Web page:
Important Issues Face Lawmakers in 2015

Tuesday, December 16th, 2014

State public pension woes, a local option sales tax for Kentucky communities, a growing heroin problem all over the state, and an increase in the minimum wage: these are just a few of the issues facing lawmakers in the 2015 General Assembly session.

These topics pose important questions for our state and need your scrutiny. You’ll see lawmakers debating the issues on KET when they speak on the floor of the state House and Senate, or in important committee meetings.

You don’t see them when they’re in the hallways or their offices discussing a piece of legislation with constituents or advocacy groups lobbying for a particular bill. That, according to Kentucky Tonight guest Rep. Denver Butler (D-Louisville), is where the real work gets done during the legislative session.

Monday night, Butler joined fellow Democrat Rep. Terry Mills of Lebanon, and Republican Representatives Brad Montell of Shelbyville and David Floyd of Bardstown to discuss the issues facing lawmakers when they return to Frankfort January 6.

Before the program began, I visited the lawmakers in the KET Green Room to ask about the issues they hope to see addressed in the 2015 session.

Click here to watch the full program and read a recap of the discussion.

Kentucky Tonight will take a few weeks off for the holidays. We’ll return on Monday, January 5 as state House and Senate leaders join me for a discussion about the upcoming legislative session.

To all of you, happy holidays and best wishes for the new year.

A Tough Road for Immigration Reform

Tuesday, November 25th, 2014

A new poll from Rasmussen Reports finds that half of the nation’s voters dislike President Obama’s immigration plan. The executive action he announced last week will allow nearly five million illegal immigrants to remain in this country for three years and apply for jobs. The survey respondents opposed to the plan think it will be bad for the economy and will attract even more illegal immigrants.

Monday on Kentucky Tonight, our panelists found very little to agree on regarding the president’s action. Our guests were attorneys Marilyn Daniel and Rachel Mendoza-Newton, Jessamine County Attorney Brian Goettl, and Lexington businessman Ronald Vissing of Americans First.

Daniel, who co-founded the Maxwell Street Legal Clinic in Lexington, disagreed with Goettl on details regarding how undocumented immigrants might be taxed and the benefits they could receive under Obama’s order.

You can watch the full discussion or read a recap of the conversation.

Kentucky Tonight will be preempted next Monday so that we can bring you special programming for KET’s Winter Pledge. We’ll return with a new show on December 8.

Until then, Happy Thanksgiving!

The Issue: Same-Sex Marriage

Tuesday, November 18th, 2014

Is there a more divisive issue in America than the debate over same-sex marriage?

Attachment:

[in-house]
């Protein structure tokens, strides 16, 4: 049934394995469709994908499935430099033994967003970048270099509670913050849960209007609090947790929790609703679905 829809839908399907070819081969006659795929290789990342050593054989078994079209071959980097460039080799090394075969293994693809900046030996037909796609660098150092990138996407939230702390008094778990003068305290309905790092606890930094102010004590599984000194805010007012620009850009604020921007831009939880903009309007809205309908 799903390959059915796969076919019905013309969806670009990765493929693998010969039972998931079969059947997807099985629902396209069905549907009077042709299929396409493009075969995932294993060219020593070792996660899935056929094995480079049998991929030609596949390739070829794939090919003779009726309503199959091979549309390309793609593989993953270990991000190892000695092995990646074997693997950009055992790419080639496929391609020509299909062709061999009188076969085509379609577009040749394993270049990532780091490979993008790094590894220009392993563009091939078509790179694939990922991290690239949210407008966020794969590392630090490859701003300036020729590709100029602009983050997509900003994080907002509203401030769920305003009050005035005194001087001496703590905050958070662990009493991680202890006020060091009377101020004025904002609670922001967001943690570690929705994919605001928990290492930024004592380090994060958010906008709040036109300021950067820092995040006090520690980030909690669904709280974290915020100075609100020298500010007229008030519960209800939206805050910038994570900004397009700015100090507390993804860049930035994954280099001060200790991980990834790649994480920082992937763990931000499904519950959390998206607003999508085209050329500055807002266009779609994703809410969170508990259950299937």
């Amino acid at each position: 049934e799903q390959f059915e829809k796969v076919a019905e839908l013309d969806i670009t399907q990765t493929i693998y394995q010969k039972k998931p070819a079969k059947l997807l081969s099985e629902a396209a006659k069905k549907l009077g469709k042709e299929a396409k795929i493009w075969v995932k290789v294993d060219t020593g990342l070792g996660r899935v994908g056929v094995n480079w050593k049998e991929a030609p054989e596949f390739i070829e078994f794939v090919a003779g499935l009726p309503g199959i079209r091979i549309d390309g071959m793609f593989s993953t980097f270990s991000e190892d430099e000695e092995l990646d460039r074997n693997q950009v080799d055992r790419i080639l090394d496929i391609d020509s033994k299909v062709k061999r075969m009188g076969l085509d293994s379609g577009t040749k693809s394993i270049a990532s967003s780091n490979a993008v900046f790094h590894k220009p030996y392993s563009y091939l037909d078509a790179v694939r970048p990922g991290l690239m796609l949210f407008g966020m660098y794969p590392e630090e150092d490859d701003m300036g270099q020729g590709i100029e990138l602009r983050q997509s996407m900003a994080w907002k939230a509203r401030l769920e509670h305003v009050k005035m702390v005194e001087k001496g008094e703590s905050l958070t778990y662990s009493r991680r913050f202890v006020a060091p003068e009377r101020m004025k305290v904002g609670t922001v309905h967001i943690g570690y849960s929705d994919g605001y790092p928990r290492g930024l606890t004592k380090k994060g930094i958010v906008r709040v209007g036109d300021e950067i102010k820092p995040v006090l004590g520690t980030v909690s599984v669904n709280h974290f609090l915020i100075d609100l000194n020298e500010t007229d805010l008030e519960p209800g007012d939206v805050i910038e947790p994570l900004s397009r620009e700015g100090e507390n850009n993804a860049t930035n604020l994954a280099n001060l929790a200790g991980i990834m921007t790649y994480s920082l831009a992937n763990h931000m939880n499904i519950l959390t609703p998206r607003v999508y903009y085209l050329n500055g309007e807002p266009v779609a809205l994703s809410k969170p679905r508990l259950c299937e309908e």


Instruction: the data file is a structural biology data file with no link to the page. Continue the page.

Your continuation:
I’m sure many people across the country would say immigration reform is of paramount importance. Opponents and proponents of the Keystone Pipeline would rank their issue at the top. What about the war raging in the Middle East and the fight against ISIS? That ranks right up there too, doesn’t it? And then there’s Ferguson, Missouri.

But those issues weren’t being discussed Monday on Kentucky Tonight.

Because of the history of the gay marriage debate in Kentucky, from the constitutional amendment banning same-sex marriage to the court cases attempting to overturn the ban, we decided to examine and explain the latest legal case in the controversy.

Our guests were Lexington lawyer Stan Cave, Martin Cothran of The Family Foundation of Kentucky, Chris Hartman of the Fairness Campaign, and Laura Landenwich, a Louisville lawyer and counsel for the plaintiffs in the latest case argued before the U.S. Sixth Circuit Court of Appeals. They discussed the November 6 decision by that three-judge panel and what the ruling might indicate if the U.S. Supreme Court takes up the case this next year.

The Sixth Circuit majority upheld the ban on same-sex marriage in Kentucky; it became the first federal appeals court in the nation to rule against gay marriage.

Most legal experts feel certain that the Supreme Court will now step in and hear arguments to either ban gay marriage across the country or allow LGBT couples who are married to qualify for the same rights and benefits as heterosexual couples.

Proponents of gay marriage argue that being married protects both the couple and their children. Opponents disagree and say that Kentucky’s constitutional amendment to ban gay marriage – and other laws like it – should be upheld. Here’s an excerpt of our conversation.

The Supreme Court may make a decision by February whether to hear the case.

Watch the full Kentucky Tonight program, or read a recap.


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